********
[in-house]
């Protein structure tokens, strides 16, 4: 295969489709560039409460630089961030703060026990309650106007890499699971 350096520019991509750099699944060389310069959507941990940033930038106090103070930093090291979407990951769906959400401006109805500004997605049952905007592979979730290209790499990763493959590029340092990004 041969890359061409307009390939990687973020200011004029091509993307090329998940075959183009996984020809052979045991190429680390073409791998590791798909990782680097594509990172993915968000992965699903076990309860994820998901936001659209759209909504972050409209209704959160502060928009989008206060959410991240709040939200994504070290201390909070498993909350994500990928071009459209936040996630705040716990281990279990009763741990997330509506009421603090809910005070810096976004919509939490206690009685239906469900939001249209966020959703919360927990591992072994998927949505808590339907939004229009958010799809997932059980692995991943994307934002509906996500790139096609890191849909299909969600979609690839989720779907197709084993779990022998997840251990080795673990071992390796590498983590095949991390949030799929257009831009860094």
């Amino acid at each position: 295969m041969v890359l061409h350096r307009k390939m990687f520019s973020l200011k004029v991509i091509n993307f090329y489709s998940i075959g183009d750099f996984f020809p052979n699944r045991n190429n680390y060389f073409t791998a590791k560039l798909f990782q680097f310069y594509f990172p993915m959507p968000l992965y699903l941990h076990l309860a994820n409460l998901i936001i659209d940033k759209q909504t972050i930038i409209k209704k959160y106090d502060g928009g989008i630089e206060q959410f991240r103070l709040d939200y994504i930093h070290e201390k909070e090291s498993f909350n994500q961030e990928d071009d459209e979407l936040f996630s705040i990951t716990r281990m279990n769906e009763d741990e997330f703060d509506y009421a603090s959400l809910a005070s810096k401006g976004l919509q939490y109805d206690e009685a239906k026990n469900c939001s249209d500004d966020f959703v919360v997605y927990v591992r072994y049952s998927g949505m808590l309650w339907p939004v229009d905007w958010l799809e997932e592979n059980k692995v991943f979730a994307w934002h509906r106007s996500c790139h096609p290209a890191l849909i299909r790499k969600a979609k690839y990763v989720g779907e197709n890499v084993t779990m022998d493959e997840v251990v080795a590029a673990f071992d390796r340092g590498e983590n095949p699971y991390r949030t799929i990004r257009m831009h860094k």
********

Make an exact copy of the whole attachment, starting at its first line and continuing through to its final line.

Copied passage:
[in-house]
């Protein structure tokens, strides 16, 4: 295969489709560039409460630089961030703060026990309650106007890499699971 350096520019991509750099699944060389310069959507941990940033930038106090103070930093090291979407990951769906959400401006109805500004997605049952905007592979979730290209790499990763493959590029340092990004 041969890359061409307009390939990687973020200011004029091509993307090329998940075959183009996984020809052979045991190429680390073409791998590791798909990782680097594509990172993915968000992965699903076990309860994820998901936001659209759209909504972050409209209704959160502060928009989008206060959410991240709040939200994504070290201390909070498993909350994500990928071009459209936040996630705040716990281990279990009763741990997330509506009421603090809910005070810096976004919509939490206690009685239906469900939001249209966020959703919360927990591992072994998927949505808590339907939004229009958010799809997932059980692995991943994307934002509906996500790139096609890191849909299909969600979609690839989720779907197709084993779990022998997840251990080795673990071992390796590498983590095949991390949030799929257009831009860094």
């Amino acid at each position: 295969m041969v890359l061409h350096r307009k390939m990687f520019s973020l200011k004029v991509i091509n993307f090329y489709s998940i075959g183009d750099f996984f020809p052979n699944r045991n190429n680390y060389f073409t791998a590791k560039l798909f990782q680097f310069y594509f990172p993915m959507p968000l992965y699903l941990h076990l309860a994820n409460l998901i936001i659209d940033k759209q909504t972050i930038i409209k209704k959160y106090d502060g928009g989008i630089e206060q959410f991240r103070l709040d939200y994504i930093h070290e201390k909070e090291s498993f909350n994500q961030e990928d071009d459209e979407l936040f996630s705040i990951t716990r281990m279990n769906e009763d741990e997330f703060d509506y009421a603090s959400l809910a005070s810096k401006g976004l919509q939490y109805d206690e009685a239906k026990n469900c939001s249209d500004d966020f959703v919360v997605y927990v591992r072994y049952s998927g949505m808590l309650w339907p939004v229009d905007w958010l799809e997932e592979n059980k692995v991943f979730a994307w934002h509906r106007s996500c790139h096609p290209a890191l849909i299909r790499k969600a979609k690839y990763v989720g779907e197709n890499v084993t779990m022998d493959e997840v251990v080795a590029a673990f071992d390796r340092g590498e983590n095949p699971y991390r949030t799929i990004r257009m831009h860094k």